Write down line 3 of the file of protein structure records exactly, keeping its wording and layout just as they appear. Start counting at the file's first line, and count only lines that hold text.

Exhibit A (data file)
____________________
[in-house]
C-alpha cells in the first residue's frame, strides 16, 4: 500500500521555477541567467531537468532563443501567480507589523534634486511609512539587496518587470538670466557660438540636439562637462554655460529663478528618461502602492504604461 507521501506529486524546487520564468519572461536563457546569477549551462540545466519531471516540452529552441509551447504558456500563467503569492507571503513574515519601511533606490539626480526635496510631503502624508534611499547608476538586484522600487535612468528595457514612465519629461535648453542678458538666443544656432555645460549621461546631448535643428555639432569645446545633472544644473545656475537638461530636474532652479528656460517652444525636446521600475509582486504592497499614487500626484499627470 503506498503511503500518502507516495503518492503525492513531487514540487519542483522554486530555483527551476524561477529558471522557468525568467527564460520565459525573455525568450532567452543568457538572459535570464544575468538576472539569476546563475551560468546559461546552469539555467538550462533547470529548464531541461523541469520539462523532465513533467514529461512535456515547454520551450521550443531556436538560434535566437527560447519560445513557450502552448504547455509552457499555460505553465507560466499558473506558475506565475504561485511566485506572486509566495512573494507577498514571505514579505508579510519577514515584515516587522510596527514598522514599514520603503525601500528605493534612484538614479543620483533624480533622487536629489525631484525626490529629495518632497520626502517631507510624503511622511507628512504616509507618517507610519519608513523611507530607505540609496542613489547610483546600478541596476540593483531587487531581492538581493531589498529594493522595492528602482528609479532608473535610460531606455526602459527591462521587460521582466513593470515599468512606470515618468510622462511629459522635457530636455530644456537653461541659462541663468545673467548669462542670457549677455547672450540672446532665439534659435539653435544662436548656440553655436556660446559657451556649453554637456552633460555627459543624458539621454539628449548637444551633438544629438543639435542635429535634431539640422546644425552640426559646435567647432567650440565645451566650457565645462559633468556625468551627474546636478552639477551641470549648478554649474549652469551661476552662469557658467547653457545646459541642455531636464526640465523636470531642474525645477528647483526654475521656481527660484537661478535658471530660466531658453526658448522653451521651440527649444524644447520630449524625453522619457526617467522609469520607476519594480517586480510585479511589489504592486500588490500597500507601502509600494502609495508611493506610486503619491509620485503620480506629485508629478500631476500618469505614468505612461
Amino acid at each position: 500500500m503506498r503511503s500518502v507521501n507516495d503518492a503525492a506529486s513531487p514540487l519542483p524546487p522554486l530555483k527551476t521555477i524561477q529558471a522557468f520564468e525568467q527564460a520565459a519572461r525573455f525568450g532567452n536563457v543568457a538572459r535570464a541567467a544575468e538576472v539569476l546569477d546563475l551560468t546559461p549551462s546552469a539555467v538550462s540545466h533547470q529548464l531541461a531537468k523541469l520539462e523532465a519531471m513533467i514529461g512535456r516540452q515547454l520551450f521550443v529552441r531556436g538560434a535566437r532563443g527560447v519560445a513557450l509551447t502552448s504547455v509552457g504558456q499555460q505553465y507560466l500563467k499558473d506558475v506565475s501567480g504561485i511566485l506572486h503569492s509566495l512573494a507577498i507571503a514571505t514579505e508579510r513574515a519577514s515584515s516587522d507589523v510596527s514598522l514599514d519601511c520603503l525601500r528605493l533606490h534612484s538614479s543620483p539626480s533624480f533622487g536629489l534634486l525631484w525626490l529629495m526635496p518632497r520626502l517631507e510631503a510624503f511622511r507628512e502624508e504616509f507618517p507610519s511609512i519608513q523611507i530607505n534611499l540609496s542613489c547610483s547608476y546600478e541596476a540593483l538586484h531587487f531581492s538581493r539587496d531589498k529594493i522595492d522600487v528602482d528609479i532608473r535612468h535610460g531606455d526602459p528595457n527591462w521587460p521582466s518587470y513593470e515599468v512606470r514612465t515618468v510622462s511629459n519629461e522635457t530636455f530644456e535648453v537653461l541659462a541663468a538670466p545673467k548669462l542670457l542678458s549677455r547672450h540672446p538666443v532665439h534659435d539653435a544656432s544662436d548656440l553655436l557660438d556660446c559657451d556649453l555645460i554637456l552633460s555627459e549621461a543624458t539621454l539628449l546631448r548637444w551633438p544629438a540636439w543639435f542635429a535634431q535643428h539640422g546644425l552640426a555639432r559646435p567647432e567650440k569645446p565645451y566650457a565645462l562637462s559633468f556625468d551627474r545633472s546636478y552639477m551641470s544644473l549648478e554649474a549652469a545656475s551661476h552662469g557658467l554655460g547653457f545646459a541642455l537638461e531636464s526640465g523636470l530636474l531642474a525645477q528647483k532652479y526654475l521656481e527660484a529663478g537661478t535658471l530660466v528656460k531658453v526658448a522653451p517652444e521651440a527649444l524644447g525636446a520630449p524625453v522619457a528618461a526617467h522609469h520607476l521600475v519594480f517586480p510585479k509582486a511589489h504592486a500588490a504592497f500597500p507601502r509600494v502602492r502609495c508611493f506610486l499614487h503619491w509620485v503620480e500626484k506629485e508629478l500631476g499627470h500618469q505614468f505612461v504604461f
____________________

Amino acid at each position: 500500500m503506498r503511503s500518502v507521501n507516495d503518492a503525492a506529486s513531487p514540487l519542483p524546487p522554486l530555483k527551476t521555477i524561477q529558471a522557468f520564468e525568467q527564460a520565459a519572461r525573455f525568450g532567452n536563457v543568457a538572459r535570464a541567467a544575468e538576472v539569476l546569477d546563475l551560468t546559461p549551462s546552469a539555467v538550462s540545466h533547470q529548464l531541461a531537468k523541469l520539462e523532465a519531471m513533467i514529461g512535456r516540452q515547454l520551450f521550443v529552441r531556436g538560434a535566437r532563443g527560447v519560445a513557450l509551447t502552448s504547455v509552457g504558456q499555460q505553465y507560466l500563467k499558473d506558475v506565475s501567480g504561485i511566485l506572486h503569492s509566495l512573494a507577498i507571503a514571505t514579505e508579510r513574515a519577514s515584515s516587522d507589523v510596527s514598522l514599514d519601511c520603503l525601500r528605493l533606490h534612484s538614479s543620483p539626480s533624480f533622487g536629489l534634486l525631484w525626490l529629495m526635496p518632497r520626502l517631507e510631503a510624503f511622511r507628512e502624508e504616509f507618517p507610519s511609512i519608513q523611507i530607505n534611499l540609496s542613489c547610483s547608476y546600478e541596476a540593483l538586484h531587487f531581492s538581493r539587496d531589498k529594493i522595492d522600487v528602482d528609479i532608473r535612468h535610460g531606455d526602459p528595457n527591462w521587460p521582466s518587470y513593470e515599468v512606470r514612465t515618468v510622462s511629459n519629461e522635457t530636455f530644456e535648453v537653461l541659462a541663468a538670466p545673467k548669462l542670457l542678458s549677455r547672450h540672446p538666443v532665439h534659435d539653435a544656432s544662436d548656440l553655436l557660438d556660446c559657451d556649453l555645460i554637456l552633460s555627459e549621461a543624458t539621454l539628449l546631448r548637444w551633438p544629438a540636439w543639435f542635429a535634431q535643428h539640422g546644425l552640426a555639432r559646435p567647432e567650440k569645446p565645451y566650457a565645462l562637462s559633468f556625468d551627474r545633472s546636478y552639477m551641470s544644473l549648478e554649474a549652469a545656475s551661476h552662469g557658467l554655460g547653457f545646459a541642455l537638461e531636464s526640465g523636470l530636474l531642474a525645477q528647483k532652479y526654475l521656481e527660484a529663478g537661478t535658471l530660466v528656460k531658453v526658448a522653451p517652444e521651440a527649444l524644447g525636446a520630449p524625453v522619457a528618461a526617467h522609469h520607476l521600475v519594480f517586480p510585479k509582486a511589489h504592486a500588490a504592497f500597500p507601502r509600494v502602492r502609495c508611493f506610486l499614487h503619491w509620485v503620480e500626484k506629485e508629478l500631476g499627470h500618469q505614468f505612461v504604461f